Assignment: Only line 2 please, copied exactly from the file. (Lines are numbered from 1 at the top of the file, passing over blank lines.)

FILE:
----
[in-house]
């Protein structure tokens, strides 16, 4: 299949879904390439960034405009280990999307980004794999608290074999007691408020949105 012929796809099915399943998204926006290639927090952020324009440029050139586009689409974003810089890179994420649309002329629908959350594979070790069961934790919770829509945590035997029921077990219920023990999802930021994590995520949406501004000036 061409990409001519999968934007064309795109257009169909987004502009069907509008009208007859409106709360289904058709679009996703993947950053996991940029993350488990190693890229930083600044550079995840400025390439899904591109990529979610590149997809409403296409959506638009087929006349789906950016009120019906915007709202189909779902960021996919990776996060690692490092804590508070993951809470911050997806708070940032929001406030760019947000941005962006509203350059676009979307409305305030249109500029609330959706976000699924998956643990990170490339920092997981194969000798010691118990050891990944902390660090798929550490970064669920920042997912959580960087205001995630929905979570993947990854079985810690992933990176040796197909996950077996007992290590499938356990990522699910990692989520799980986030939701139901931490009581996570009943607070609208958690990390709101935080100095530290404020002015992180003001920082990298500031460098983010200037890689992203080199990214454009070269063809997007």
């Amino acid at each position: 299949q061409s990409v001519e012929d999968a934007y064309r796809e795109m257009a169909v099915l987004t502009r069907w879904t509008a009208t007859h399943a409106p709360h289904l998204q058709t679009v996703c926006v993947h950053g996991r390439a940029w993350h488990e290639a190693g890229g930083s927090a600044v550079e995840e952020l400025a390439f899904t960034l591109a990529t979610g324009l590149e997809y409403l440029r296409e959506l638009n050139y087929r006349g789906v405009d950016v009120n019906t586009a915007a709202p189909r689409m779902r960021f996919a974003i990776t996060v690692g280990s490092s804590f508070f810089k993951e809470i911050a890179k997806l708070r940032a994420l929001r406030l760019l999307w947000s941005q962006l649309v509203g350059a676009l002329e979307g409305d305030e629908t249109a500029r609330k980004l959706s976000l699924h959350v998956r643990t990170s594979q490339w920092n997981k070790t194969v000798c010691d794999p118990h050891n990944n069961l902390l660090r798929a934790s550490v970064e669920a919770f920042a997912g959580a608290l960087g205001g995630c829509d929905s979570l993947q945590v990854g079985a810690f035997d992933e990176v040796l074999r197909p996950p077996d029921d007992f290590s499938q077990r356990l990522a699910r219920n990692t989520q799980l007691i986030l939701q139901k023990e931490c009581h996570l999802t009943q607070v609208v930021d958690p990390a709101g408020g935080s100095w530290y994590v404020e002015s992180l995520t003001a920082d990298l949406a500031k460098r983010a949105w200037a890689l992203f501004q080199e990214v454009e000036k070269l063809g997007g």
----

């Protein structure tokens, strides 16, 4: 299949879904390439960034405009280990999307980004794999608290074999007691408020949105 012929796809099915399943998204926006290639927090952020324009440029050139586009689409974003810089890179994420649309002329629908959350594979070790069961934790919770829509945590035997029921077990219920023990999802930021994590995520949406501004000036 061409990409001519999968934007064309795109257009169909987004502009069907509008009208007859409106709360289904058709679009996703993947950053996991940029993350488990190693890229930083600044550079995840400025390439899904591109990529979610590149997809409403296409959506638009087929006349789906950016009120019906915007709202189909779902960021996919990776996060690692490092804590508070993951809470911050997806708070940032929001406030760019947000941005962006509203350059676009979307409305305030249109500029609330959706976000699924998956643990990170490339920092997981194969000798010691118990050891990944902390660090798929550490970064669920920042997912959580960087205001995630929905979570993947990854079985810690992933990176040796197909996950077996007992290590499938356990990522699910990692989520799980986030939701139901931490009581996570009943607070609208958690990390709101935080100095530290404020002015992180003001920082990298500031460098983010200037890689992203080199990214454009070269063809997007």